Shockingly, some desperate victims of workplace bullying have taken their lives to escape from their misery.

Apart from the unpleasant personal effects, bullying has serious repercussions within the practice. It often leads to poor performance, high absenteeism and low morale. A hostile environment may develop, dogged by resistance to change and a blame culture. Ultimately staff members may leave their jobs to escape.

If no action is taken, management is seen as ineffective because they fail to deal with the bullying, or are viewed with suspicion because they are seen as condoning the behaviour. In this climate, is it any wonder that victims do not come forward to express their difficulties? It is clearly the role of a good manager to be on the lookout for inappropriate behaviours that might constitute bullying or harassment, and deal with them promptly 
and effectively.

Law and order
Apart from anything else, practices have a legal obligation to ensure that bullying and harassment are not tolerated. The partners cannot hide behind the excuse that they “did not know it was going on”, as they are vicariously liable for any inappropriate behaviour of their employees.

An aggrieved employee could make a claim for discrimination or breach of contract, as well as a claim under health and safety legislation or the Protection from Harassment Act. In addition, if the employee resigned then a strong case for constructive unfair dismissal could be made and the employer might be faced with bad publicity and substantial costs.
The legal obligation of employers does not stop there. Staff who are not subject to the bullying but are upset by it are also protected by legislation. The law also covers harassment from a third party (such as a patient or a contract worker – eg, a locum or cleaner) if this has happened on two or more occasions and the employer is aware it has happened but has done nothing about it.

Stamping it out
So what should you do to make sure that bullying never occurs in the first place? Start with very clear policies about bullying and provide examples of what constitutes unacceptable behaviour. State that employees have an obligation to the practice and to colleagues to behave in an appropriate manner at all times. Encourage anyone with any concerns about unpleasant behaviour to talk to someone as soon as possible, ideally a nominated person such as the practice manager.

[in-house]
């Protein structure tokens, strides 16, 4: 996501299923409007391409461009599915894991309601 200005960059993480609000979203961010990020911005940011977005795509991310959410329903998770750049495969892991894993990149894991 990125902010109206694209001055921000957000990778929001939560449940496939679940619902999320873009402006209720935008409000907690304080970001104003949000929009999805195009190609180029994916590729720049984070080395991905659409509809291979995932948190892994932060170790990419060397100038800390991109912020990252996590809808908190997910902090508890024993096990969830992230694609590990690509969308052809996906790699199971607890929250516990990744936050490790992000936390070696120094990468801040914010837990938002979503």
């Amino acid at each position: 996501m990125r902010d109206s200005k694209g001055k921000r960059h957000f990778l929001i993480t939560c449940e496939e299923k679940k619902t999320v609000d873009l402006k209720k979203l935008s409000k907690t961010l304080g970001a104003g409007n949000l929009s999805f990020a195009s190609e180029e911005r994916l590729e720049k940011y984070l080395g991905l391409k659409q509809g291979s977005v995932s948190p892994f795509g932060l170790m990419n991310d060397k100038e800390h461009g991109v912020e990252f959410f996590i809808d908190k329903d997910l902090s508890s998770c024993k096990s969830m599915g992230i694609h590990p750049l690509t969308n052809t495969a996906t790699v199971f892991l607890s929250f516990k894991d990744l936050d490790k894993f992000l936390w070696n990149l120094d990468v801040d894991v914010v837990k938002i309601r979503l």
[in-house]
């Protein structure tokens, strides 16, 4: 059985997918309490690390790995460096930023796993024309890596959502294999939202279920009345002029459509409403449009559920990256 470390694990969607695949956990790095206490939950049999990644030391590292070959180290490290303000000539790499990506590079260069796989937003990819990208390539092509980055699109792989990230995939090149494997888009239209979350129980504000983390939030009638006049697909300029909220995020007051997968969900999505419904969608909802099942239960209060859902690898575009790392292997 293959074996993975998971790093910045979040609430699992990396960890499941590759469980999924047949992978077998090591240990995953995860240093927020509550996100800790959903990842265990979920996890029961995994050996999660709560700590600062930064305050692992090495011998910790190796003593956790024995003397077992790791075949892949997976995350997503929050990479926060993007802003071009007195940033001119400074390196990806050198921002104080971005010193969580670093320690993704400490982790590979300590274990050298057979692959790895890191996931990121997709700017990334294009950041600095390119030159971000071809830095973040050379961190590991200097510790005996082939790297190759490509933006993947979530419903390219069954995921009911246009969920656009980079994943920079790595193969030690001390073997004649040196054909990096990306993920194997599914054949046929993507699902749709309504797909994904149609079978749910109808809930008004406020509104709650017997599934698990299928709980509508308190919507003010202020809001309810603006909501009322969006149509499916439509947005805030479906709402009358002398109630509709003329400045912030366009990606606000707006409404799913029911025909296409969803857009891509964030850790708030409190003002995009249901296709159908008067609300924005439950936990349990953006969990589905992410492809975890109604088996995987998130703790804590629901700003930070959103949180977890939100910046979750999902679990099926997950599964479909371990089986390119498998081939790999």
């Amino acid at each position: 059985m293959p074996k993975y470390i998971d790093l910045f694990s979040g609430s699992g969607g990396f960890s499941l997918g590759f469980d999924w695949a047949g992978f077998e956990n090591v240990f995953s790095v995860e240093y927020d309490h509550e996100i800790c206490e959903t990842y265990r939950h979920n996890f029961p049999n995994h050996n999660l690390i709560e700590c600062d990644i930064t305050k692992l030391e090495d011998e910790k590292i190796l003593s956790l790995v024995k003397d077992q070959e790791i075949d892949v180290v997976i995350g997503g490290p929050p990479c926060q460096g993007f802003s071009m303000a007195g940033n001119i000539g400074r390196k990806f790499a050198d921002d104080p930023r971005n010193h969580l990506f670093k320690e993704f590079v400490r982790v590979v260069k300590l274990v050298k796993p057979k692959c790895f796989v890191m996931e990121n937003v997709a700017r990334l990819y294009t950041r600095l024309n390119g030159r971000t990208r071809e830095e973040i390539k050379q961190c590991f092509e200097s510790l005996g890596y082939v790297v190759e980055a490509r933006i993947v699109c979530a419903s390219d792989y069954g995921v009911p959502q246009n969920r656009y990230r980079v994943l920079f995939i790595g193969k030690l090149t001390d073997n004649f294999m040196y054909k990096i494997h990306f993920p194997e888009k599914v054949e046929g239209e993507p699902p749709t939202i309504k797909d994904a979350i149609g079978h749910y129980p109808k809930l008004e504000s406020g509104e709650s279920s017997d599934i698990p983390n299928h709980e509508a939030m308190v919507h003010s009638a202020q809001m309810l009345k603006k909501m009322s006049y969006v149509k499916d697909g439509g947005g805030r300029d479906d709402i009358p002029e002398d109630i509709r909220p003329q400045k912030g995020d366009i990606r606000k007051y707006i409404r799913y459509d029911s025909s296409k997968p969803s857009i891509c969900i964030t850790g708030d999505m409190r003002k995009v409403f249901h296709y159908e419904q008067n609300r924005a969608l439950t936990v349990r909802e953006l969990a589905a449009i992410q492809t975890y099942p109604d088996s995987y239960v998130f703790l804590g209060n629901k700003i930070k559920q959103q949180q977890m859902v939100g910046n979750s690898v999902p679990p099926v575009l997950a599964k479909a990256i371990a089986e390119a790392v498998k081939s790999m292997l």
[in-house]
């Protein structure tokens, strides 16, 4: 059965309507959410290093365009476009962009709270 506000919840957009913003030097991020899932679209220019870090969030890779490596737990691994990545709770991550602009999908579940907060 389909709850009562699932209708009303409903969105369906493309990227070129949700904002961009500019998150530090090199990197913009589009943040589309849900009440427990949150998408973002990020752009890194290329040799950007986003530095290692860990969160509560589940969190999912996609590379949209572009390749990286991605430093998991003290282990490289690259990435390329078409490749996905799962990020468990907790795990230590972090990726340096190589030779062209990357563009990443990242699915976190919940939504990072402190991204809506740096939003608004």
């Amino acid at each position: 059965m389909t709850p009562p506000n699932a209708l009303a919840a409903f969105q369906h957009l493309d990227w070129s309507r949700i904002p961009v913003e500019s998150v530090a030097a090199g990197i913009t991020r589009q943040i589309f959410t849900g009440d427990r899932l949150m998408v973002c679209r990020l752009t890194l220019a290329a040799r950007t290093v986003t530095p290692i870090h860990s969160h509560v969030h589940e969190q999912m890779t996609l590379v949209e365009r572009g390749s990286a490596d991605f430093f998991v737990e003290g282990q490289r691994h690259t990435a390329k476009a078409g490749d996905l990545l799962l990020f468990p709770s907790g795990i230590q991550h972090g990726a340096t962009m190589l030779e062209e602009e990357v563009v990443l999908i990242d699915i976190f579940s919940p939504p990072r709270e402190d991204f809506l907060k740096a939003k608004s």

However, be clear that if concerns are raised about that person, employees must be able to take the matter to someone else, such as one of the partners. Promise to deal with allegations speedily and confidentially, and give reassurances about protecting any employees from victimisation. Make it clear that proven incidents of serious bullying constitute gross misconduct, which might lead to an employee’s dismissal from the practice.

Policies should never just sit in a drawer or in a filing system on the computer. Make sure that the policy is communicated to employees through induction, training and staff meetings. Ensure that your supervisors and team leaders are fully aware of the practice’s policy and how to implement it. Why not get them to read this article?

Then, as any good manager should do, make sure that you are aware of what is going on in the practice by “walking the floor” regularly and having your ear to the ground. Don’t wait to be told at the staff appraisals that an employee is experiencing difficulty with another. Don’t turn a blind eye to a member of staff who has a sharp tongue with colleagues or who constantly picks on junior staff.

If you do have suspicions, but no real evidence, sound out the possible victim in a confidential and supportive manner. Encourage them to be honest about what is happening and how they feel. Reassure them that it is your job to deal with problems and that they will be protected from any possible reprisals. Of course, you are not looking for vexatious or malicious allegations between two employees who do not get on! You will have to make a judgement about whether behaviour constitutes bullying or not.